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Fay Katherine's Frog Tutorial


From Fay’s Flame to Yours: 

Froggies and Dreamers 2003 

Frogs, frogs, frogs.  Everywhere I look are frogs.  There are green ones, white ones, tan ones, mottled ones…. in the lights, on the doors, croaking all night long.  The other night there was a baby (less than one inch!) froggy on my slider just happy as could be.   

It was not a real surprise when a customer of mine requested a frog bead for her Floridian friend’s birthday.  After telling her that I have never made a frog and was really not planning to, she requested that if I ever did make one to please send it to her.  She even prepaid for the bead sight unseen.   

The froggy gauntlet was thrown! 

I started to look at the frogs that were all over my new residence.  Real up-close.  I investigated on my favorite pastime-- the Internet for pictures of frogs.  My customer even sent me a picture of a frog! 

I drew a sketch of how I wanted my froggy to look.  Remembering Uncle Al’s one hundred steps on creating a lizard, I task analyzed the steps for creating my froggy.  I used many of the same steps needed to create a lizzie as I do for a froggy.   

The first is deciding what color the frog will be.  I chose my favorite green color (other than copper green): pea green for the frog’s body, transparent emerald green for the bumps on the frog, striking orange for the core bead, and black for his eyes.   

I cleaned all of my rods.   

 I then pulled 2 mm, 1 mm, and hair-thin stringers of the pea green.  I also pulled 1-2 mm of transparent emerald green and hair-thin stringer of the black.  A regular rod of pea green was needed too. 

Prepping my work area is always my next step.  I like to have all of the glass lined up by color and size that I intend to use.  

Using a mandrel that was pre-dipped in FosterFire bead release and dried, I wound a long tube of the striking orange.   Shaped and added more glass as needed.  I like a barrel-shape so that I can squash it a teensy bit before making my raised critter.    

After squashing and flame-kissing the chill marks away, I began to heat the large pea green glass rod.  I had about 3 mm in diameter hot-honey-like ball of the pea green glass rod.  I tipped the rod over so the ball was facing the table surface and placed it on the orange tube for the frog’s body.  I lifted up and gently pulled away from the ball left on the orange core.  This looks like an upside down funnel or chocolate kiss.  Keeping it hot, I used my brass marver and gently pressed the bottom side of the round ball to form the backside of the froggy.  And slowly, worked my way up froggy’s back.  I stopped two-thirds of the way up so that there was a raised bunch of glass that would become the frog’s face. 

I used the transparent emerald green stringer and randomly dotted the backside of the frog.  Again, I stopped at the two-thirds mark.  These can be left raised or melted all the way in.  (Now would be the best time to melt the dots in.)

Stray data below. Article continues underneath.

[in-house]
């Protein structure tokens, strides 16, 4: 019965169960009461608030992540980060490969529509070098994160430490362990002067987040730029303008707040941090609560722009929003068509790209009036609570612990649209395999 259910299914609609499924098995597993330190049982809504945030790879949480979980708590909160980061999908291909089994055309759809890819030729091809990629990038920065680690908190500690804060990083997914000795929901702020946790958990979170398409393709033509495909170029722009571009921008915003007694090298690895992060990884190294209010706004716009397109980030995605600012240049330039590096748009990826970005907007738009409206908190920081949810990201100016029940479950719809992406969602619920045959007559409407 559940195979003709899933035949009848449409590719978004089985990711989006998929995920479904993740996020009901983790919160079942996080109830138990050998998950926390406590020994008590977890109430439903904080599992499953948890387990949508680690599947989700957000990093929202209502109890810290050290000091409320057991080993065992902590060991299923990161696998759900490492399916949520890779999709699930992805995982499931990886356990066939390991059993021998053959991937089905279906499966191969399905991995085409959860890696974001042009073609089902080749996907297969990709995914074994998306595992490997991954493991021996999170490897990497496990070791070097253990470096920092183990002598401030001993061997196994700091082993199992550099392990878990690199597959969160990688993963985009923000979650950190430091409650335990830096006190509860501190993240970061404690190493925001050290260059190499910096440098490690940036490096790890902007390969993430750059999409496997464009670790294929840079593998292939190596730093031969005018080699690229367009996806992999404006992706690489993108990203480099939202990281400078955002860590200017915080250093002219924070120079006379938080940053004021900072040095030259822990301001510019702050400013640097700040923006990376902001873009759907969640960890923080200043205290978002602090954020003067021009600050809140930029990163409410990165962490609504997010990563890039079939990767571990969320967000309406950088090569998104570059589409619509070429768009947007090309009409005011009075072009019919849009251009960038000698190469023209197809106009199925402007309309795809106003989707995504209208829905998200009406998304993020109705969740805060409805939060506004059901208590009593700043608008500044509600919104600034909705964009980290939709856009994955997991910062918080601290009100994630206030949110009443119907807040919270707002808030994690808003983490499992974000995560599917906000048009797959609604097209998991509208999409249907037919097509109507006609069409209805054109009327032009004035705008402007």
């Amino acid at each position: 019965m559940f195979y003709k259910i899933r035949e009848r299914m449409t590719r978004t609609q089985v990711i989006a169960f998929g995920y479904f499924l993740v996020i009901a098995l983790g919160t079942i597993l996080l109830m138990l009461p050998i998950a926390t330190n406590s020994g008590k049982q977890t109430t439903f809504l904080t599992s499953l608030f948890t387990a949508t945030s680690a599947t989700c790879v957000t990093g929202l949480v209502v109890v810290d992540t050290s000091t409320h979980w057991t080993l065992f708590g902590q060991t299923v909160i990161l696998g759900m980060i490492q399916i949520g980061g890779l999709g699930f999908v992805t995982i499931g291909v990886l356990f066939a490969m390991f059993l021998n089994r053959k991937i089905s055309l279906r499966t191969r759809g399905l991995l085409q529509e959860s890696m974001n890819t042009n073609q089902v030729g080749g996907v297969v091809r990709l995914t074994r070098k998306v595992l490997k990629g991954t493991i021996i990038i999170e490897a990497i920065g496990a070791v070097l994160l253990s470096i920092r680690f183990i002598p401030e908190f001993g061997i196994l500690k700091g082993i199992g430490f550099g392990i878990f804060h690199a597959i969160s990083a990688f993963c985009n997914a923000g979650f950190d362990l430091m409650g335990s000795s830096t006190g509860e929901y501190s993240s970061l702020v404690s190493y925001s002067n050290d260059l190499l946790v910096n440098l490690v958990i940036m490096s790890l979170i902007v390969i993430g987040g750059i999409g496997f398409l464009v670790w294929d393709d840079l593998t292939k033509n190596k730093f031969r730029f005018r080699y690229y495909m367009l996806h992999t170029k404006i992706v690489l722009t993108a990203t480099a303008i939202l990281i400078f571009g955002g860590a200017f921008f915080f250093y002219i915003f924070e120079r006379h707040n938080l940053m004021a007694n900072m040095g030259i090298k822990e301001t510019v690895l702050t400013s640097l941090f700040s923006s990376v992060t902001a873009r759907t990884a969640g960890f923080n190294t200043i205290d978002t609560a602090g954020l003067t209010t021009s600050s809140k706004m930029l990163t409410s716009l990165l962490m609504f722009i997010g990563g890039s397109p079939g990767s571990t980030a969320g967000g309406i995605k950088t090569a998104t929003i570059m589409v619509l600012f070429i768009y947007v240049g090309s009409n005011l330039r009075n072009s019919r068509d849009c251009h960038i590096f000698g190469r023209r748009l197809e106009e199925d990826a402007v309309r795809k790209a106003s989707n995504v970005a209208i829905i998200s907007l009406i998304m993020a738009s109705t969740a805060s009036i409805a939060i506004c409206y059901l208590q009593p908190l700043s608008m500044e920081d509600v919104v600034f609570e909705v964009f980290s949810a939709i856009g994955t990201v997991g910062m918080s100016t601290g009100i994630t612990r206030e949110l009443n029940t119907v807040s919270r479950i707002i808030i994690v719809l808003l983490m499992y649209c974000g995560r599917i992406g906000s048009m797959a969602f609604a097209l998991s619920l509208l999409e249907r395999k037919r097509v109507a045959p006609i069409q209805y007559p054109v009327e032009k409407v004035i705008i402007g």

Time for legs.  I used the 2 mm stringer and painted on a Z about one-fourth up from the bottom of the frog’s body.  I worked from the body out.  The legs may wrap around the bead.  By using a stainless steel pick, I was able to push the glass under the frog’s body, and positioned the leg exactly how I wanted it to look.  Then, I proceeded to the next leg following the same above steps. 

All of the time, I have kept the entire bead “warm” and pulled the glass of the head up from the bead a few times too. 

Next, I worked on the front arms.  I worked from the body out again.  I touched the stringer down near the neck and painted a straight line down, like the frog is hugging the bead.  (Alternate arm option: This time I painted on a V.  I touched the stringer down at the top of the body, towards the back, and then forward.)   

Repeated on the other side for the second arm.  I used the pic as needed. 

Picking up the 1 mm stringer, I painted on the toes.  Three on one side then the other.  I used the pic to connect the toes to the heel.  Then, I painted on the fingers using the same method.   

I positioned the head with the pic.  

Lastly, the froggy’s eyes!  I lightly heated the hair like pea green stringer so that a ball formed on the end.  I placed the ball on one side of the frog’s forehead.  Then repeated on the other side.  Used the pic to move the balls so that they were aligned.   


Lightly heated the black stringer so a small ball formed on the end.  I placed the ball in the center of the pea green slightly melted in ball.  Repeated on the other side.  Again, I used the pic to align the eyeballs.   

Heated the whole bead and popped the froggy into the kiln to be properly annealed.    

Viola!  Froggy is set to croak all night while you are dreaming.   

Remember: keep your bead warm during this whole time and please follow all safety guidelines for torchwork. 





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